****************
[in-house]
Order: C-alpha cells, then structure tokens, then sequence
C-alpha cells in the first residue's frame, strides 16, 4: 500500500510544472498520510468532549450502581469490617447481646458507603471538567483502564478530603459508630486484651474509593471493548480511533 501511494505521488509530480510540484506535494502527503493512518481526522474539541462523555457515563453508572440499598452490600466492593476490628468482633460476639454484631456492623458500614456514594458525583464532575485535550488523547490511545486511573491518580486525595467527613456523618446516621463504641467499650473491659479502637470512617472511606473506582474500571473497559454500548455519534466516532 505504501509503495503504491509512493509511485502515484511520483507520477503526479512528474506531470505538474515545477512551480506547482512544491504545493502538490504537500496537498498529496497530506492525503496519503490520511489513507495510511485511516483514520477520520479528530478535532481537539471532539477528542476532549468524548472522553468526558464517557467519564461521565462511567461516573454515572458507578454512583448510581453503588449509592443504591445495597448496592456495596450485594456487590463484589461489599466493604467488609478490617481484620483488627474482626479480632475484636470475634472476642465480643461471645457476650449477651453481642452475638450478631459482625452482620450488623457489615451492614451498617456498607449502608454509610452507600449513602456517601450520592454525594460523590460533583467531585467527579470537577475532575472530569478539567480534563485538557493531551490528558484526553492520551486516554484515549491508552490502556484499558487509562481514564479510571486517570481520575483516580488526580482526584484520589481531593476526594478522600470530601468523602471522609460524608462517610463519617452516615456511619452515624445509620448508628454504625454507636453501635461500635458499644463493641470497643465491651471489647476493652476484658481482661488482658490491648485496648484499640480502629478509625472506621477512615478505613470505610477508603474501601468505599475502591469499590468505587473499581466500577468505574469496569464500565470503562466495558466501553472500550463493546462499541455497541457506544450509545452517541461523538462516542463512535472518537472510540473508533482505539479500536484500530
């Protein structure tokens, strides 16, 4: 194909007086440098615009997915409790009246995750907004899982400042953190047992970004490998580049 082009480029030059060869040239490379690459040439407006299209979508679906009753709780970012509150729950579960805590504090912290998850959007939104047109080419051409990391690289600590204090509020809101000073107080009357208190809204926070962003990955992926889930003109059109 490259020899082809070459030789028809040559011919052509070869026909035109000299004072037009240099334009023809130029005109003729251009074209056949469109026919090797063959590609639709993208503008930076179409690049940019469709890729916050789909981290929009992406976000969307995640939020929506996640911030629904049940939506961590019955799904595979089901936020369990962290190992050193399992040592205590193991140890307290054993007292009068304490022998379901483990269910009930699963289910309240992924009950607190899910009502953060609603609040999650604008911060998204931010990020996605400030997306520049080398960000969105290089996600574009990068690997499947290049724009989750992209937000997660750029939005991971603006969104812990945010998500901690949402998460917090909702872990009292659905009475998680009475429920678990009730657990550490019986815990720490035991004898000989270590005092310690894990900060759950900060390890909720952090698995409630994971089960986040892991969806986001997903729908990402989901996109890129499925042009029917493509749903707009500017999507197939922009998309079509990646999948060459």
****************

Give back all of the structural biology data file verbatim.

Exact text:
[in-house]
Order: C-alpha cells, then structure tokens, then sequence
C-alpha cells in the first residue's frame, strides 16, 4: 500500500510544472498520510468532549450502581469490617447481646458507603471538567483502564478530603459508630486484651474509593471493548480511533 501511494505521488509530480510540484506535494502527503493512518481526522474539541462523555457515563453508572440499598452490600466492593476490628468482633460476639454484631456492623458500614456514594458525583464532575485535550488523547490511545486511573491518580486525595467527613456523618446516621463504641467499650473491659479502637470512617472511606473506582474500571473497559454500548455519534466516532 505504501509503495503504491509512493509511485502515484511520483507520477503526479512528474506531470505538474515545477512551480506547482512544491504545493502538490504537500496537498498529496497530506492525503496519503490520511489513507495510511485511516483514520477520520479528530478535532481537539471532539477528542476532549468524548472522553468526558464517557467519564461521565462511567461516573454515572458507578454512583448510581453503588449509592443504591445495597448496592456495596450485594456487590463484589461489599466493604467488609478490617481484620483488627474482626479480632475484636470475634472476642465480643461471645457476650449477651453481642452475638450478631459482625452482620450488623457489615451492614451498617456498607449502608454509610452507600449513602456517601450520592454525594460523590460533583467531585467527579470537577475532575472530569478539567480534563485538557493531551490528558484526553492520551486516554484515549491508552490502556484499558487509562481514564479510571486517570481520575483516580488526580482526584484520589481531593476526594478522600470530601468523602471522609460524608462517610463519617452516615456511619452515624445509620448508628454504625454507636453501635461500635458499644463493641470497643465491651471489647476493652476484658481482661488482658490491648485496648484499640480502629478509625472506621477512615478505613470505610477508603474501601468505599475502591469499590468505587473499581466500577468505574469496569464500565470503562466495558466501553472500550463493546462499541455497541457506544450509545452517541461523538462516542463512535472518537472510540473508533482505539479500536484500530
């Protein structure tokens, strides 16, 4: 194909007086440098615009997915409790009246995750907004899982400042953190047992970004490998580049 082009480029030059060869040239490379690459040439407006299209979508679906009753709780970012509150729950579960805590504090912290998850959007939104047109080419051409990391690289600590204090509020809101000073107080009357208190809204926070962003990955992926889930003109059109 490259020899082809070459030789028809040559011919052509070869026909035109000299004072037009240099334009023809130029005109003729251009074209056949469109026919090797063959590609639709993208503008930076179409690049940019469709890729916050789909981290929009992406976000969307995640939020929506996640911030629904049940939506961590019955799904595979089901936020369990962290190992050193399992040592205590193991140890307290054993007292009068304490022998379901483990269910009930699963289910309240992924009950607190899910009502953060609603609040999650604008911060998204931010990020996605400030997306520049080398960000969105290089996600574009990068690997499947290049724009989750992209937000997660750029939005991971603006969104812990945010998500901690949402998460917090909702872990009292659905009475998680009475429920678990009730657990550490019986815990720490035991004898000989270590005092310690894990900060759950900060390890909720952090698995409630994971089960986040892991969806986001997903729908990402989901996109890129499925042009029917493509749903707009500017999507197939922009998309079509990646999948060459």